When you wrote this gem, “they do not work out explicit, strong, clearly defined religiously moderate and liberal positions that they defend on principle but they religiously and mentally meander until they espouse a vaguely defined hodgepodge of platitudes which incorporate mostly the more palatable of faith beliefs, universalistic sentiments, and modern political values”

    I thought of all the people I’ve met who said they were ‘mystics’ – to me, the whole mysticism deal is just what you wrote, an attempt at avoiding making any specific claims so that there’s nothing to really debate or discuss; the mystic can make assertion after assertion and since they mean nothing (or everything) there’s nothing really left to say.

  • Hilary

    My thoughts? That you are completely entitled to take time off from blogging to deal with your personal life, and that I enjoy reading your stuff. I can’t always follow you through the twists and turns of serious philosophy and I just don’t get Nietzhche, but you are interesting and challenging.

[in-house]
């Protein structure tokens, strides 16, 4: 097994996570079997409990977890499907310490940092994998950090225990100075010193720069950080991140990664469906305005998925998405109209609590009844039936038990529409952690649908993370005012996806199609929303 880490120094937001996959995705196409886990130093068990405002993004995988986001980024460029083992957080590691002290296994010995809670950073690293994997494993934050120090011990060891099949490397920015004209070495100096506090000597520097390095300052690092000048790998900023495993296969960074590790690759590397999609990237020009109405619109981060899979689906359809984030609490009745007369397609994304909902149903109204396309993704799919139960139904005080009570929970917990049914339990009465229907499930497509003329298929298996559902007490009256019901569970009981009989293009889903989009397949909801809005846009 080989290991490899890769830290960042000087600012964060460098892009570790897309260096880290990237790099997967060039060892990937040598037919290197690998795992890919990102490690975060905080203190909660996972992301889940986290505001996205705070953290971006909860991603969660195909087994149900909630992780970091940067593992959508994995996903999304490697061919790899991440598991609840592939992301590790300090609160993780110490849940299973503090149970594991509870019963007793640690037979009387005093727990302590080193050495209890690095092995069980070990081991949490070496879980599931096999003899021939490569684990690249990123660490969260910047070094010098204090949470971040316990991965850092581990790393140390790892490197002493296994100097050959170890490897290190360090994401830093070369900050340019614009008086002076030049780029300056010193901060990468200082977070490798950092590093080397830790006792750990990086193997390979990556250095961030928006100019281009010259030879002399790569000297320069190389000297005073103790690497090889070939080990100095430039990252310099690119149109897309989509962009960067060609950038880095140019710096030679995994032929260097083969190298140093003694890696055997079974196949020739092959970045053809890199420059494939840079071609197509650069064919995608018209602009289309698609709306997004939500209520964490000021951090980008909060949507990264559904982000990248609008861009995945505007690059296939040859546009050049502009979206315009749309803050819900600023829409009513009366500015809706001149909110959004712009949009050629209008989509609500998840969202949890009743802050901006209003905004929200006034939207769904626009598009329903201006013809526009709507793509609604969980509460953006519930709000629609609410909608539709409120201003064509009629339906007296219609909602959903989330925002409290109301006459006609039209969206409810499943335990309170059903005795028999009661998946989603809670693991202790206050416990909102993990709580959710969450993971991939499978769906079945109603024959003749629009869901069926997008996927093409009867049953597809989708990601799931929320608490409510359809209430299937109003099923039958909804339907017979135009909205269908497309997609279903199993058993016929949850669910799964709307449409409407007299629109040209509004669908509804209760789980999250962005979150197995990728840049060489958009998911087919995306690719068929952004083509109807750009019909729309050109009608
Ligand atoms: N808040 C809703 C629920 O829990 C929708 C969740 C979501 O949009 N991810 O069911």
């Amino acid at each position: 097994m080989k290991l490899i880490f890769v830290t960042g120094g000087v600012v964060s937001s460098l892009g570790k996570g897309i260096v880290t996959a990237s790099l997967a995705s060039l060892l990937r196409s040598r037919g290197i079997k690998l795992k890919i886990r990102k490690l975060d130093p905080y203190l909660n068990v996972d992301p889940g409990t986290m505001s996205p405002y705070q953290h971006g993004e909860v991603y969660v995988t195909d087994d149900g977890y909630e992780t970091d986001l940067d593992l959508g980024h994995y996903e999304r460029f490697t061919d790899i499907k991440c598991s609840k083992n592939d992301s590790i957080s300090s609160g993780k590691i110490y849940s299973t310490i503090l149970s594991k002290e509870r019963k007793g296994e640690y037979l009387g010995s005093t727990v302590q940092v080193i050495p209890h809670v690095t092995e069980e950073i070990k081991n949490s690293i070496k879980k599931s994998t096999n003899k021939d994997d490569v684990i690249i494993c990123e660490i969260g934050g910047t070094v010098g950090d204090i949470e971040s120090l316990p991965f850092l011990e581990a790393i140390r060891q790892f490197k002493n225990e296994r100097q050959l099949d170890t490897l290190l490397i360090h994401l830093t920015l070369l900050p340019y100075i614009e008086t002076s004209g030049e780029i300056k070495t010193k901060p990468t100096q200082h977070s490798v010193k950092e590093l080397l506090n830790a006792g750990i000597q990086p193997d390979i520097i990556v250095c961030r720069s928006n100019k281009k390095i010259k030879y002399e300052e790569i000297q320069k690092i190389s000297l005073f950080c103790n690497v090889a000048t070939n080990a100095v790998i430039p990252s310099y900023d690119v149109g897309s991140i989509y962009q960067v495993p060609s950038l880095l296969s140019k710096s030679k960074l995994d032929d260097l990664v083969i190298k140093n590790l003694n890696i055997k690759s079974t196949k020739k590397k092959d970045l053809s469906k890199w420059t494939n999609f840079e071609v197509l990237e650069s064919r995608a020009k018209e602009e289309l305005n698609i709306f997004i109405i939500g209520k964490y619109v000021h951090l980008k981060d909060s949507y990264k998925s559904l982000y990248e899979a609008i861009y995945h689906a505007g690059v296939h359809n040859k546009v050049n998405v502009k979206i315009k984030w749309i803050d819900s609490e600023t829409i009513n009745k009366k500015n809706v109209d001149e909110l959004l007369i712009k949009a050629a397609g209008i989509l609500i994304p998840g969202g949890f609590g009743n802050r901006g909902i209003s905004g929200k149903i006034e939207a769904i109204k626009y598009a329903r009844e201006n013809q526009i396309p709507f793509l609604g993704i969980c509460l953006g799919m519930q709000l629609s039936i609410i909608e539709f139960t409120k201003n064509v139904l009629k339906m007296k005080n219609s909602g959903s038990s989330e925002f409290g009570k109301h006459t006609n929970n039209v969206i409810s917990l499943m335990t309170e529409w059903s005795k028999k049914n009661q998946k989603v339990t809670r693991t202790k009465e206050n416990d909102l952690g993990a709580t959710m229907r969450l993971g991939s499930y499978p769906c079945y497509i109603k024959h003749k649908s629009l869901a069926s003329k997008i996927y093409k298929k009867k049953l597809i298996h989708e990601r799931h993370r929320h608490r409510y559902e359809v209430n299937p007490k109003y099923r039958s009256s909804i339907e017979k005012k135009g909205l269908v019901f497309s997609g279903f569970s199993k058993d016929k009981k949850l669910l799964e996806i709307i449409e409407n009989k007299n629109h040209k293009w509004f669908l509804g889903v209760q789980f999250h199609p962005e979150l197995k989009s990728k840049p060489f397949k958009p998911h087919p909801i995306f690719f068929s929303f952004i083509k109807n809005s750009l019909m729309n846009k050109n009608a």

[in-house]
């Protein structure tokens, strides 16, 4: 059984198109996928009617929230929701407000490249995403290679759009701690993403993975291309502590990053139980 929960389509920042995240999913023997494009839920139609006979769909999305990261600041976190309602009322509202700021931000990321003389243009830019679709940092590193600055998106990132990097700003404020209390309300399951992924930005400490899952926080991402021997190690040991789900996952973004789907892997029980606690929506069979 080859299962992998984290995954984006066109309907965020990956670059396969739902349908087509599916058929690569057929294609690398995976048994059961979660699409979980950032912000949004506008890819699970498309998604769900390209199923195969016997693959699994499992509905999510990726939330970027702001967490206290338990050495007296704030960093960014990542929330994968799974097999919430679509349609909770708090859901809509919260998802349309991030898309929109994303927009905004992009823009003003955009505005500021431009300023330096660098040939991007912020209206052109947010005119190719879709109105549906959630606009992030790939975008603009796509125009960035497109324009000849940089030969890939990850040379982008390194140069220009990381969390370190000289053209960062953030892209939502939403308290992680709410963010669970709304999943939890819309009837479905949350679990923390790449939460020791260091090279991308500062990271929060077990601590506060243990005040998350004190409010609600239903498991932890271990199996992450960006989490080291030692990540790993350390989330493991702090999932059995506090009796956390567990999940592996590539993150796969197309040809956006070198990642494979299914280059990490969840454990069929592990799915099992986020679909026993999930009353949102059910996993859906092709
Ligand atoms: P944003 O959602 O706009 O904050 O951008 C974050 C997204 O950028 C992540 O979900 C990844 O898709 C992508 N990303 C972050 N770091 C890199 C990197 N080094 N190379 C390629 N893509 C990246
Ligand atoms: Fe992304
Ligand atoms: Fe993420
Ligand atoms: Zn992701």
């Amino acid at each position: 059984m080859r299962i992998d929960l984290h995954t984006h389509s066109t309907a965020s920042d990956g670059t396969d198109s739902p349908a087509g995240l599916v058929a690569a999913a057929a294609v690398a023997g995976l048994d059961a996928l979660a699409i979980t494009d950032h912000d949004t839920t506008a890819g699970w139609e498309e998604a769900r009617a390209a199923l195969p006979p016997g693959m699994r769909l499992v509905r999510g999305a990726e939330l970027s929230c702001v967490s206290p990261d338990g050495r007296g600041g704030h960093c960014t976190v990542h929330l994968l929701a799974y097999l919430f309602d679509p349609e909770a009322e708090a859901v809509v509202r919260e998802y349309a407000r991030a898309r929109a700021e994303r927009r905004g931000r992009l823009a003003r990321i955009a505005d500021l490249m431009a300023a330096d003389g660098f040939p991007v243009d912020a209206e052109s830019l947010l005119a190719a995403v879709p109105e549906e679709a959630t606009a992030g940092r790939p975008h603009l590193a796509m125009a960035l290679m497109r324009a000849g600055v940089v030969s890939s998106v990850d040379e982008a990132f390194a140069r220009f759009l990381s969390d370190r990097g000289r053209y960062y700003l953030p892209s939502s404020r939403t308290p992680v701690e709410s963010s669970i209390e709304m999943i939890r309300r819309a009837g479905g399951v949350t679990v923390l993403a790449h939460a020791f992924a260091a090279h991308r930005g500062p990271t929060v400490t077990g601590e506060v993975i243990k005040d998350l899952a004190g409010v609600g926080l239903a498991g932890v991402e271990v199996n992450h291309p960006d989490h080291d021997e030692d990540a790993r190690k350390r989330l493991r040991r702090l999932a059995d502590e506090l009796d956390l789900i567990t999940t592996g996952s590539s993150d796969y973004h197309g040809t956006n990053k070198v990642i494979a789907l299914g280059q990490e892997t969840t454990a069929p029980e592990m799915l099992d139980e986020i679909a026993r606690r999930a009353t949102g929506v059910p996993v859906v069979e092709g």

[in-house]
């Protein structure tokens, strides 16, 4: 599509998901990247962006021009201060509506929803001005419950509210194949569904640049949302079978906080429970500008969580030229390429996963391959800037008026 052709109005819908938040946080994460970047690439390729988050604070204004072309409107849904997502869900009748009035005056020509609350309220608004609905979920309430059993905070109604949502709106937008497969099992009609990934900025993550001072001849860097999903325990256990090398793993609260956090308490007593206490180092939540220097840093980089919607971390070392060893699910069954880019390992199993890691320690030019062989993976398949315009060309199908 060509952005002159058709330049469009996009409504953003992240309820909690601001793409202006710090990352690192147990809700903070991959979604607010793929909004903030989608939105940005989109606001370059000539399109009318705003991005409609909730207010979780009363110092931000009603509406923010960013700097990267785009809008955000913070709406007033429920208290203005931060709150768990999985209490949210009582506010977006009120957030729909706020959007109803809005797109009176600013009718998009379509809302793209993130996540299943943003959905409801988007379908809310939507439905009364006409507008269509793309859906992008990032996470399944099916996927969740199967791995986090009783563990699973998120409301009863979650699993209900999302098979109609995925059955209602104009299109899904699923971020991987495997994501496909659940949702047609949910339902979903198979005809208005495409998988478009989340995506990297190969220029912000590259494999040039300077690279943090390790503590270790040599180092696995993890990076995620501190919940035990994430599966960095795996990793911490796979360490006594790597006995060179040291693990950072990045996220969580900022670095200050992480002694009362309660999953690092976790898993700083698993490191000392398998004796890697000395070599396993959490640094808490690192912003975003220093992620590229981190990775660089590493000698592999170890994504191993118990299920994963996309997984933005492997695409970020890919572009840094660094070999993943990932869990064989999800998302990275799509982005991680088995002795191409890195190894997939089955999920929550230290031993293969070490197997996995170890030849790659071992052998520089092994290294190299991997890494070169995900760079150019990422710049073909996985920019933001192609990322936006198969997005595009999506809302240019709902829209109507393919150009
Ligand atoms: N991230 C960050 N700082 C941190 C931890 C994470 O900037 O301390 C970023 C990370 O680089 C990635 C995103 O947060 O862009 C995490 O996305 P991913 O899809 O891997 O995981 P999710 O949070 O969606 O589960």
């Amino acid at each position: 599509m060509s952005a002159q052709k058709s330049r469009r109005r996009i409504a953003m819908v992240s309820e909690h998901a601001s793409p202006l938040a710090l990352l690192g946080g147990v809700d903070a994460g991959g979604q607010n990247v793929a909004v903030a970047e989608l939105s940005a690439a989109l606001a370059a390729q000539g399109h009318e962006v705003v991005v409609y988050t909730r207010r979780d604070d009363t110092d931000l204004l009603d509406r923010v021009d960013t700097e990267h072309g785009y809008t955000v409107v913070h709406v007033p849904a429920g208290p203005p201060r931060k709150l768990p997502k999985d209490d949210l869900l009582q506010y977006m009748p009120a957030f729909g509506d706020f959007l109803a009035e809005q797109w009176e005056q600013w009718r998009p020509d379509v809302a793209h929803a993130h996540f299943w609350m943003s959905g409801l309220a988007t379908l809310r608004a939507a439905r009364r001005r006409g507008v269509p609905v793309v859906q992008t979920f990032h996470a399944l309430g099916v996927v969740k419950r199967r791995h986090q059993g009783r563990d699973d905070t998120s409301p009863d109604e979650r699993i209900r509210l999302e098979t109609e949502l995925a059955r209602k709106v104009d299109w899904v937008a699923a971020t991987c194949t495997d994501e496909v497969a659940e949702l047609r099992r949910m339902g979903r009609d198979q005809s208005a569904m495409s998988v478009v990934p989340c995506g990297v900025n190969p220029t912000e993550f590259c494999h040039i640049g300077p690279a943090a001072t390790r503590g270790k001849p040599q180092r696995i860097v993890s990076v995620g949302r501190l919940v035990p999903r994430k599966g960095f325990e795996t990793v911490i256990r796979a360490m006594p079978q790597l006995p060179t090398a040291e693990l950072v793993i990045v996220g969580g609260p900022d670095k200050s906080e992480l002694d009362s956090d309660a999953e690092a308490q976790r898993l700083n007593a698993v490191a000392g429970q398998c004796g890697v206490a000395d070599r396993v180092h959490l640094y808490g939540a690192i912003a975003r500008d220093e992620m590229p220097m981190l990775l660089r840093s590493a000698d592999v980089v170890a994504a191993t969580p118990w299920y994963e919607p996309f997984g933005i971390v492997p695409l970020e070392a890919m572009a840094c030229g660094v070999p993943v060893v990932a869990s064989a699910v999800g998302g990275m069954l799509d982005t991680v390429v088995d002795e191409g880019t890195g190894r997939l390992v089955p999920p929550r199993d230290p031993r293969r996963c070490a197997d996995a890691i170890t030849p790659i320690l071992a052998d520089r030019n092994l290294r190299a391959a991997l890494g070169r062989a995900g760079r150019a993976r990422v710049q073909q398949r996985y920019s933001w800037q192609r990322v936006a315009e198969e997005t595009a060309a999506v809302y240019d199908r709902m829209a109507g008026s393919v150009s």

I’m glad you made the distinction between liberal religous people who put time, thought and effort into their religious world view and work understanding the traditions, history and language of their faith, and people who are just lazy about it. I’m a religious Reform Jew and I do take the time to study and understand my religion, and think about what I believe and why. I take that seriously – if I’m going to claim a belief I’d better know what I’m talking about. I also know that however my religious beliefs may inspire or influence how I interact in the world, anything I do beyond private ritual observance had better pass a secular sniff test. By that I mean if I advocate for something in the general public square, it had better stand on it’s own merits completely independant of religious belief.